Assuntos
Bacteriúria/epidemiologia , Cuidado Pré-Natal , Adulto , Antibacterianos/farmacologia , Antibacterianos/uso terapêutico , Bactérias/efeitos dos fármacos , Bactérias/isolamento & purificação , Bacteriúria/tratamento farmacológico , Bacteriúria/microbiologia , Farmacorresistência Bacteriana Múltipla/efeitos dos fármacos , Feminino , Humanos , Testes de Sensibilidade Microbiana , Análise Multivariada , Gravidez , Prevalência , Uganda/epidemiologia , Adulto Jovem
7.
PLoS One ; 15(2): e0228856, 2020.
Artigo em Inglês | MEDLINE | ID: mdl-32040542

RESUMO

INTRODUCTION: Obstructed labour (OL) is an important clinical and public health problem because of the associated maternal and perinatal morbidity and mortality. Risk factors for OL and its associated obstetric squeal are usually context specific. No epidemiological study has documented the risk factors for OL in Eastern Uganda. This study was conducted to identify the risk factors for OL in Mbale Hospital. OBJECTIVE: To identify the risk factors for OL in Mbale Regional Referral and Teaching Hospital, Eastern Uganda. METHODS: We conducted a case control study with 270 cases of women with OL and 270 controls of women without OL. We consecutively enrolled eligible cases between July 2018 and February 2019. For each case, we randomly selected one eligible control admitted in the same 24-hour period. Data was collected using face-to-face interviews and a review of patient notes. Logistic regression was used to identify the risk factors for OL. RESULTS: The risk factors for OL were, being a referral from a lower health facility (AOR 6.80, 95% CI: 4.20-11.00), prime parity (AOR 2.15 95% CI: 1.26-3.66) and use of herbal medicines in active labour (AOR 2.72 95% CI: 1.49-4.96). Married participants (AOR 0.59 95% CI: 0.35-0.97) with a delivery plan (AOR 0.56 95% CI: 0.35-0.90) and educated partners (AOR 0.57 95% CI: 0.33-0.98) were less likely to have OL. In the adjusted analysis, there was no association between four or more ANC visits and OL, adjusted odds ratio [(AOR) 0.96 95% CI: 0.57-1.63)]. CONCLUSIONS: Prime parity, use of herbal medicines in labour and being a referral from a lower health facility were identified as risk factors. Being married with a delivery plan and an educated partner were protective of OL. Increased frequency of ANC attendance was not protective against obstructed labour.


Assuntos
Distocia/epidemiologia , Adulto , Estudos de Casos e Controles , Distocia/etiologia , Feminino , Humanos , Modelos Logísticos , Razão de Chances , Gravidez , Fatores de Risco , Uganda/epidemiologia , Adulto Jovem
8.
BMJ Open ; 9(4): e026675, 2019 05 01.
Artigo em Inglês | MEDLINE | ID: mdl-31048444

RESUMO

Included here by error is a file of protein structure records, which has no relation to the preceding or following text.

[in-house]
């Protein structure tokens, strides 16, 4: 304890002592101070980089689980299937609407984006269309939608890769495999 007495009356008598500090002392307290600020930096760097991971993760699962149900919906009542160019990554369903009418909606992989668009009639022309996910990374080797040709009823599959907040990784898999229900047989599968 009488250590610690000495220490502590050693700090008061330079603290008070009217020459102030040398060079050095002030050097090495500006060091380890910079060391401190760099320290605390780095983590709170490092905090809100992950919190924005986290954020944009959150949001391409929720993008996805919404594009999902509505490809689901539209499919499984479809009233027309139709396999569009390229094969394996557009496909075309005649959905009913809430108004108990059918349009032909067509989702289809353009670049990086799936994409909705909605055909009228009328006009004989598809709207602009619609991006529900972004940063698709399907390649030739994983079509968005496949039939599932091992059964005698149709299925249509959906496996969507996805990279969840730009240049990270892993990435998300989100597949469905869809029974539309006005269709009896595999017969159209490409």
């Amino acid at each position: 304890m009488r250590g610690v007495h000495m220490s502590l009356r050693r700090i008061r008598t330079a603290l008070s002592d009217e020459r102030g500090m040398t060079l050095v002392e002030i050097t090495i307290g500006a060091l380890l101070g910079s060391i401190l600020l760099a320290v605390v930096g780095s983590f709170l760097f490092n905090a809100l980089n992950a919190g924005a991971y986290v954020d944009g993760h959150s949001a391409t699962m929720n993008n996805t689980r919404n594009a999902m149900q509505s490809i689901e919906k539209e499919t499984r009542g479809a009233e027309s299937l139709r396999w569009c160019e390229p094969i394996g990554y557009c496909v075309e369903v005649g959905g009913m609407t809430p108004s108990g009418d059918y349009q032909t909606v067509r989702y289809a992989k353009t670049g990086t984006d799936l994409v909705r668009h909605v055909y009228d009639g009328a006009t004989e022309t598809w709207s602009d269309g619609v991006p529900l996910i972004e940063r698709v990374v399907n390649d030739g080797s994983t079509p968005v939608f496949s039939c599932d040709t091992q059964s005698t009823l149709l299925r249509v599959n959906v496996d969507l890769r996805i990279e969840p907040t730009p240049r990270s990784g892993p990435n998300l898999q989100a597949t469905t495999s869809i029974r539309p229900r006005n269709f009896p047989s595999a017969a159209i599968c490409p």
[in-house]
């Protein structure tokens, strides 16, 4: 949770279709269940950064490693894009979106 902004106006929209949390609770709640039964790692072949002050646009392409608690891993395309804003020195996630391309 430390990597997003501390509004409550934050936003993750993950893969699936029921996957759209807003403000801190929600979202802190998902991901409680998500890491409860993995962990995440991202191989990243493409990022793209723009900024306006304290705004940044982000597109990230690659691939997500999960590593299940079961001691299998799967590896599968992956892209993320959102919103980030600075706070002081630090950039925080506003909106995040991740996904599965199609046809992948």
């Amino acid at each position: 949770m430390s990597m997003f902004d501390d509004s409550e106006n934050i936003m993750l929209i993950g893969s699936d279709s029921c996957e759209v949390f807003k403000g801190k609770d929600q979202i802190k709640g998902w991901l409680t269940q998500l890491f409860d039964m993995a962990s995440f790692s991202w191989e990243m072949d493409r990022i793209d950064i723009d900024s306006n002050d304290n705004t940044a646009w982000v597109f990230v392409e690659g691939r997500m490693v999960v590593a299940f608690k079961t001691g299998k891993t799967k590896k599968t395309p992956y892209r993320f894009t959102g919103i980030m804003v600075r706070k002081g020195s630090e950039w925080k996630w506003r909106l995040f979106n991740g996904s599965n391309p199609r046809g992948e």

INTRODUCTION: To improve maternal and fetal outcomes among patients with obstructed labour (OL) in low-resource settings, the associated electrolyte and metabolic derangements must be adequately corrected. Oral fluid intake during labour and preoperative intravenous fluid replacement following OL corrects the associated dehydration and electrolyte changes, but it does not completely reverse the metabolic acidosis, that is, a cause of intrapartum birth asphyxia and a risk factor for primary postpartum haemorrhage due to uterine atony. Sodium bicarbonate is a safe, effective, cheap and readily available acid buffer, that is widely used by sportspeople to improve performance. It also appears to improve fetal and maternal outcomes in abnormally progressing labour. However, its effects on maternal and fetal outcomes among patients with OL is unknown. We aim at establishing the effect of a single-dose preoperative infusion of sodium bicarbonate on maternal and fetal lactate levels and clinical outcomes among patients with OL. METHODS AND ANALYSIS: This will be a double blind, randomised controlled clinical phase IIb trial. We will randomise 478 patients with OL to receive either 50 mL of placebo with standard preoperative infusion of normal saline (1.5 L) or 4.2 g of sodium bicarbonate solution (50 mL of 50 mmol/L) with the preoperative infusion of normal saline (1.5 L). The primary outcome will be mean lactate levels in maternal capillary blood at 1 hour after study drug administration and in the arterial cord blood at birth. We will use the intention-to-treat analysis approach. Secondary outcomes will include safety, maternal and fetal morbidity and mortality up to 14 days postpartum. ETHICS AND DISSEMINATION: Makerere University School of Medicine Research and Ethics Committee and Uganda National Council for Science and Technology have approved the protocol. Each participant will give informed consent at enrollment. TRIAL REGISTRATION NUMBER: PACTR201805003364421.